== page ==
Law minister defends clipping of NAB’s wings

Published May 28, 2022
This photo shows Federal Law Minister Azam Nazir Tarar (C), Senator Kamran Murtaza of the JUI-F  (L) and Faisal Karim Kundi of the PPP (R) at a press conference in Islamabad on Friday. — PID website
This photo shows Federal Law Minister Azam Nazir Tarar (C), Senator Kamran Murtaza of the JUI-F (L) and Faisal Karim Kundi of the PPP (R) at a press conference in Islamabad on Friday. — PID website

ISLAMABAD: The coalition government defended on Friday the amendments to accountability laws, scrapping of electronic voting and explained the logic behind clipping the National Accountability Bureau’s powers of arrest.

During a joint press conference, Federal Law Minister Azam Nazir Tarar, Senator Kamran Murtaza of the JUI-F and Faisal Karim Kundi of Pakistan Peoples Party (PPP) highlighted the salient features of amendments made to the National Accountability Ordinance (NAO), the law which governed NAB, and the technical hitches involved in conducting voting for the next general election through electronic voting machines (EVMs).

Mr Tarar said the Election Commi­ssion of Pakistan (ECP), and not the government, conducted elections and it is up to the ECP to decide in which constituencies it would use EVMs.

He said, however, the ECP had already told the Supreme Court that if elections were held within eight months, it wouldn’t be able to use EVMs because time was needed to train the staff in operating them.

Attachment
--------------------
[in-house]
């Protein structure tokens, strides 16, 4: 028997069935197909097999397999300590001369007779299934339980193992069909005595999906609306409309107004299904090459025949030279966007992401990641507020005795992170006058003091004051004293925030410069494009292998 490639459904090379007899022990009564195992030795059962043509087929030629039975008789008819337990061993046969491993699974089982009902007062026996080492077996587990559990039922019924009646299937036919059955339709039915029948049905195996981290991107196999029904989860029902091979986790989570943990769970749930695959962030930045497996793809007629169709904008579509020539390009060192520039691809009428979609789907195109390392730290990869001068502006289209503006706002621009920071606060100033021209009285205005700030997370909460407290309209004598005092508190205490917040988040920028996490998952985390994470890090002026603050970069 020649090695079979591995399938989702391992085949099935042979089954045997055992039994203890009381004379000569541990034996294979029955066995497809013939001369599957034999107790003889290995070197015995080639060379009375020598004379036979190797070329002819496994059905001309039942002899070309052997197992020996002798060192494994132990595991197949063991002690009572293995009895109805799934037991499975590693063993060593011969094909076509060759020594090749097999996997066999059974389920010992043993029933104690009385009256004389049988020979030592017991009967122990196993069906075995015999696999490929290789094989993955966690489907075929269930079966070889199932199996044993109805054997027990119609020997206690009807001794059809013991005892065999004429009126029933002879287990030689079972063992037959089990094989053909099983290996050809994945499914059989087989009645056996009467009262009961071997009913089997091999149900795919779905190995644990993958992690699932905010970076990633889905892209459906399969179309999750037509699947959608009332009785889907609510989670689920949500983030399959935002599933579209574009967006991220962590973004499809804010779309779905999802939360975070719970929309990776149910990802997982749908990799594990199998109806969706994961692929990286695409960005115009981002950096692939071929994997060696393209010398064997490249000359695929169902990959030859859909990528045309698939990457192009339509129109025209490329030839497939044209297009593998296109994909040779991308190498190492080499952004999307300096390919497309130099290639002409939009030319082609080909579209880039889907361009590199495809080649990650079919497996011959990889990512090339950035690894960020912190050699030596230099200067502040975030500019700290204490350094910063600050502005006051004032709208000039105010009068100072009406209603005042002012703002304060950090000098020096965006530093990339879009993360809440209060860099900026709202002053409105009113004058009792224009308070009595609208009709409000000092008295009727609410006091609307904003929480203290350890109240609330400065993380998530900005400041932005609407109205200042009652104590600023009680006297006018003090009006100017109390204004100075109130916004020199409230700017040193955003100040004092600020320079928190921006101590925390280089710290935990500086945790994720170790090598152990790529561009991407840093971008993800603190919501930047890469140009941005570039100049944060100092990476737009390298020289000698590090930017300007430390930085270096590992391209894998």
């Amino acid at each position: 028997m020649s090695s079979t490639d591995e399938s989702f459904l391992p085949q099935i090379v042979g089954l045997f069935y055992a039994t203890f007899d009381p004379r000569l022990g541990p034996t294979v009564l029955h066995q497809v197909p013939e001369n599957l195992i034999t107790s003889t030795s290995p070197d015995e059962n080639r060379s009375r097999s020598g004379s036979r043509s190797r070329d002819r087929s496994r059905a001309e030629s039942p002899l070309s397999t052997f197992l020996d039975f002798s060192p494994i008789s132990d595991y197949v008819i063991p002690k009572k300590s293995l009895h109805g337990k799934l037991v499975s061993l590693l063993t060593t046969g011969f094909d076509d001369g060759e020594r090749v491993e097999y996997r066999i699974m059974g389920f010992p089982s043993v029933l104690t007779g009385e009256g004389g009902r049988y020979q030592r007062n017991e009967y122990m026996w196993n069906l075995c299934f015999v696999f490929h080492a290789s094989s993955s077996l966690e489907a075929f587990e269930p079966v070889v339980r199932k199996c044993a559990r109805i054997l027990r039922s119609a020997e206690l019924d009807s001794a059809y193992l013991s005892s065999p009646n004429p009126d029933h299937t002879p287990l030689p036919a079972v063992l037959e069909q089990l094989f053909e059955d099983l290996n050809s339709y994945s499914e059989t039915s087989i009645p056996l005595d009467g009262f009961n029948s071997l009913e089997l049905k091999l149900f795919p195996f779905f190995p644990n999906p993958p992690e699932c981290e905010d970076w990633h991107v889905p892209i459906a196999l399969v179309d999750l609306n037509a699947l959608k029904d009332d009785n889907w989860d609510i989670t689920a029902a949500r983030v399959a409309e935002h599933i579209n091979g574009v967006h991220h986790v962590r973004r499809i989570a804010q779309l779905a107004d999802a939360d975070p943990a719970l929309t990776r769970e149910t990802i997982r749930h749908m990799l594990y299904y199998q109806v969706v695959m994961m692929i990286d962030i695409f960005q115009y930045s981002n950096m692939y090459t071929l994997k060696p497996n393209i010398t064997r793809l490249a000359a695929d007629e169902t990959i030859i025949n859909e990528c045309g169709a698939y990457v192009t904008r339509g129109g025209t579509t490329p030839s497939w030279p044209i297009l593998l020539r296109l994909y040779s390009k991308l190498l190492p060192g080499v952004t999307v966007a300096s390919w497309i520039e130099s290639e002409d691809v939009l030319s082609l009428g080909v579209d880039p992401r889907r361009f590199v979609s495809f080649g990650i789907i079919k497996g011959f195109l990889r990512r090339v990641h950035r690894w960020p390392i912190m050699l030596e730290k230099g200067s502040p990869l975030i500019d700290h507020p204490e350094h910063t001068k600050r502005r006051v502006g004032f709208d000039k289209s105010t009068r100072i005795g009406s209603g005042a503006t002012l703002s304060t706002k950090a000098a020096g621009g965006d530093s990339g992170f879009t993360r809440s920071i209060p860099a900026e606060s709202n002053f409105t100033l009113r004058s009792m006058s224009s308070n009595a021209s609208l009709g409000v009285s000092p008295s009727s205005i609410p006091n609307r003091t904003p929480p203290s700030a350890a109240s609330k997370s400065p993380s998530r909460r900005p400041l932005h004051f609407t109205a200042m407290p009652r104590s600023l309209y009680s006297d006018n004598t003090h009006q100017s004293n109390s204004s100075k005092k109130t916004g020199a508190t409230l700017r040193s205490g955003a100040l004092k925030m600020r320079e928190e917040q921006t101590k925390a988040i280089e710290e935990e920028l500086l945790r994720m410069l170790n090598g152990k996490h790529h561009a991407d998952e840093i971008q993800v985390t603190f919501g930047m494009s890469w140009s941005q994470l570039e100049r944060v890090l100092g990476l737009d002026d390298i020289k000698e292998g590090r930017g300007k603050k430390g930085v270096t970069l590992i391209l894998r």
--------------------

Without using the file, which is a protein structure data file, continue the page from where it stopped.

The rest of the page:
“We have not rejected the use of EVMs in elections; rather we have left the matter for the ECP to decide,” Mr Tarar added.

Speaking about accountability laws, the minister said “historically speaking, most amendments to NAB laws were made for political reasons”.

He recalled that the apex court had in September 2019 put a question mark over NAB laws and observed that the bureau was used for political engineering.

Since no offence was bailable under the existing law, the amendments had empowered courts to grant bail, the law minister said.

The amendments have defined the grounds for arresting a person, whereas under the present law it was the NAB chairman’s discretion to issue arrest warrants. “The power has not been exercised judiciously.”

He said the 90-day rem­and had been reduced to 14 days and the deadline for concluding a trial had been extended to one year from 30 days.

Senator Kamran Murtaza of the Jamiat Ulema-i-Islam-Fazl said even though his party was in favour of winding up the National Accountability Bureau, it gave its assent to the amendments since the new law would clip NAB’s powers to a great extent.

Law Minister Tarar tried to dispel apprehensions that the government was going to deprive the overseas Pakistanis of the right to vote.

Faisal Karim Kundi of PPP said overseas Pakistanis were a precious asset and “we cannot deprive them of their right to vote”.

The recent legislation is aimed at enabling the ECP to thrash out a strategy to ensure the right to vote for overseas Pakistanis in a transparent manner.

The Parliamentary Committee on Electoral Reforms, headed by Sen­ator Taj Haider, earlier had held 18 meetings and took the input of exp­erts including ECP representatives.

Among other organisations consulted by the committee were the Free and Fair Election Network, the Pakistan Institute of Legislative Development and Transparency and a Spanish firm appointed in line with the Supreme Court’s directives.

These bodies were unanimous in their view that it was not possible to use EVMs on “such a large scale”.

Published in Dawn, May 28th, 2022

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